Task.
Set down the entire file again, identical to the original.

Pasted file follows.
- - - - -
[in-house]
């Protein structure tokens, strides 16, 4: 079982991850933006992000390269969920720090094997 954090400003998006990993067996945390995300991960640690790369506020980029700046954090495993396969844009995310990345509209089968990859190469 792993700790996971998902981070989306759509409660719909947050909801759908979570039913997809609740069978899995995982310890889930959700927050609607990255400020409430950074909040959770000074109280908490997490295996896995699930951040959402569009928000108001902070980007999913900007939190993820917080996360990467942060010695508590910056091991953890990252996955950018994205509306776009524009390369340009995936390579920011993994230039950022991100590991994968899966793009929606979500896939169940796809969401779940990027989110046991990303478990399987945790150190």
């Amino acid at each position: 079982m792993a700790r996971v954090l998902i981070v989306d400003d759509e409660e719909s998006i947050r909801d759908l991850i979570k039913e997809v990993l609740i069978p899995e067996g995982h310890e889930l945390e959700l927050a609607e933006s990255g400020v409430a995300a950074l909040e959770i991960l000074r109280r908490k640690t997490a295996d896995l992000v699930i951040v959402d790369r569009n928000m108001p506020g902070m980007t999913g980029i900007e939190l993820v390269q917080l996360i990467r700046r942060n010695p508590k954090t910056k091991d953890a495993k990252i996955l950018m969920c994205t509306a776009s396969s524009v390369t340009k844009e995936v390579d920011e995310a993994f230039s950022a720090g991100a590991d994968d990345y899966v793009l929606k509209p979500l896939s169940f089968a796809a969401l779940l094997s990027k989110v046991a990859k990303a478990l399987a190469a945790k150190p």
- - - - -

[in-house]
């Protein structure tokens, strides 16, 4: 079982991850933006992000390269969920720090094997 954090400003998006990993067996945390995300991960640690790369506020980029700046954090495993396969844009995310990345509209089968990859190469 792993700790996971998902981070989306759509409660719909947050909801759908979570039913997809609740069978899995995982310890889930959700927050609607990255400020409430950074909040959770000074109280908490997490295996896995699930951040959402569009928000108001902070980007999913900007939190993820917080996360990467942060010695508590910056091991953890990252996955950018994205509306776009524009390369340009995936390579920011993994230039950022991100590991994968899966793009929606979500896939169940796809969401779940990027989110046991990303478990399987945790150190």
């Amino acid at each position: 079982m792993a700790r996971v954090l998902i981070v989306d400003d759509e409660e719909s998006i947050r909801d759908l991850i979570k039913e997809v990993l609740i069978p899995e067996g995982h310890e889930l945390e959700l927050a609607e933006s990255g400020v409430a995300a950074l909040e959770i991960l000074r109280r908490k640690t997490a295996d896995l992000v699930i951040v959402d790369r569009n928000m108001p506020g902070m980007t999913g980029i900007e939190l993820v390269q917080l996360i990467r700046r942060n010695p508590k954090t910056k091991d953890a495993k990252i996955l950018m969920c994205t509306a776009s396969s524009v390369t340009k844009e995936v390579d920011e995310a993994f230039s950022a720090g991100a590991d994968d990345y899966v793009l929606k509209p979500l896939s169940f089968a796809a969401l779940l094997s990027k989110v046991a990859k990303a478990l399987a190469a945790k150190p």